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Hillary Clinton: Verdict in Martin case brought ‘painful heartache’

Hilary Clinton on Tuesday said that her prayers were with the family of slain teenager Trayvon Martin days after a Florida jury acquitted his shooter, George Zimmerman, of murder and manslaughter charges.

“In a week that I know has brought heartache – deep, painful heartache – to many across our country, the solidarity and solace you find here is all the more important,” said the former secretary of State and possible 2016 Democratic presidential contender in a speech in Washington, according to reports.

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“My prayers are with the Martin family and with every family who loves someone who is lost to violence," said Clinton to the national convention of the African-American sorority Delta Sigma Theta. "No mother, no father should ever have to fear for their child walking down a street in the United States of America.”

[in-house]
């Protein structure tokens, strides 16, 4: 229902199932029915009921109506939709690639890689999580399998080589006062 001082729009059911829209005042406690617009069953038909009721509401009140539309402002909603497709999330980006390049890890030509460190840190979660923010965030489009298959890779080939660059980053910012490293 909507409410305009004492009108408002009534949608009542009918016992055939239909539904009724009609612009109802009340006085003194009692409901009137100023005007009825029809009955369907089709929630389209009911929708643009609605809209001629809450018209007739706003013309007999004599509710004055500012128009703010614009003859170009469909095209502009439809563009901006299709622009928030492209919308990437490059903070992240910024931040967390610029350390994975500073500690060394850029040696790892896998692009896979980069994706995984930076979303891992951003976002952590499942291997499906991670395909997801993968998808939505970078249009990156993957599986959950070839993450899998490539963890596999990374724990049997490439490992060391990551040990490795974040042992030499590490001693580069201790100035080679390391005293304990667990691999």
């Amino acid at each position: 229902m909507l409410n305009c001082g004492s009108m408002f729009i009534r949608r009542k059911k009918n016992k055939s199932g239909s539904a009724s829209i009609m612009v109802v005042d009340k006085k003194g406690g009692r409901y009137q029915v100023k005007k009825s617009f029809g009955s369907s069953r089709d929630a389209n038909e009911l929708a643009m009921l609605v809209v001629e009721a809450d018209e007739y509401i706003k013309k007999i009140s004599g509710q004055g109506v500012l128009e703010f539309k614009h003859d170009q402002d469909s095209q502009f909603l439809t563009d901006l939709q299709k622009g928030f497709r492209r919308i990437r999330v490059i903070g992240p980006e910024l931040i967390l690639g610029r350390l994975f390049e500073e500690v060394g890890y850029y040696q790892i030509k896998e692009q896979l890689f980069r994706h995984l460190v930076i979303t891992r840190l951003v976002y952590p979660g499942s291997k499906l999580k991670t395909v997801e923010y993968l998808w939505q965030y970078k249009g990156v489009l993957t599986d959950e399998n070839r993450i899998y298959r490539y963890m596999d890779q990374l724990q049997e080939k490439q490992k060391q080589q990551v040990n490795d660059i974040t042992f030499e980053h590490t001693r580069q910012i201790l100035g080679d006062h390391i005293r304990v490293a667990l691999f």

Clinton’s comments were her first public remarks on the controversial case since the jury verdict Saturday night.

The acquittal of Zimmerman, a neighborhood watch volunteer who shot Martin, an unarmed black teenager after a confrontation in February 2012 sparked a national debate over racial profiling and gun laws.

Democratic lawmakers and prominent civil rights groups are pressing the Justice Department to file federal civil rights charges against Zimmerman, calling the verdict a miscarriage of justice.

Attorney General Eric Holder addressed the controversy earlier Tuesday, where he sharply criticized the “stand your ground” Florida law that played a role in the Zimmerman trial.

Holder said such laws “sow dangerous conflict in our neighborhoods,” undermining law enforcement officials entrusted with protecting the public in an address to the NAACP

The civil rights group has launched a petition to pressure Holder to take up the case, but the attorney general said only that the DOJ was reviewing the evidence and would act if appropriate. 

“I want to assure you that the department will continue to act in a manner that is consistent with the facts and the law,” Holder said.

President Obama on Sunday called the death of Martin a “tragedy,” but urged the public to remain “calm” after the verdict.

“We are a nation of laws, and a jury has spoken,” said the president in a statement.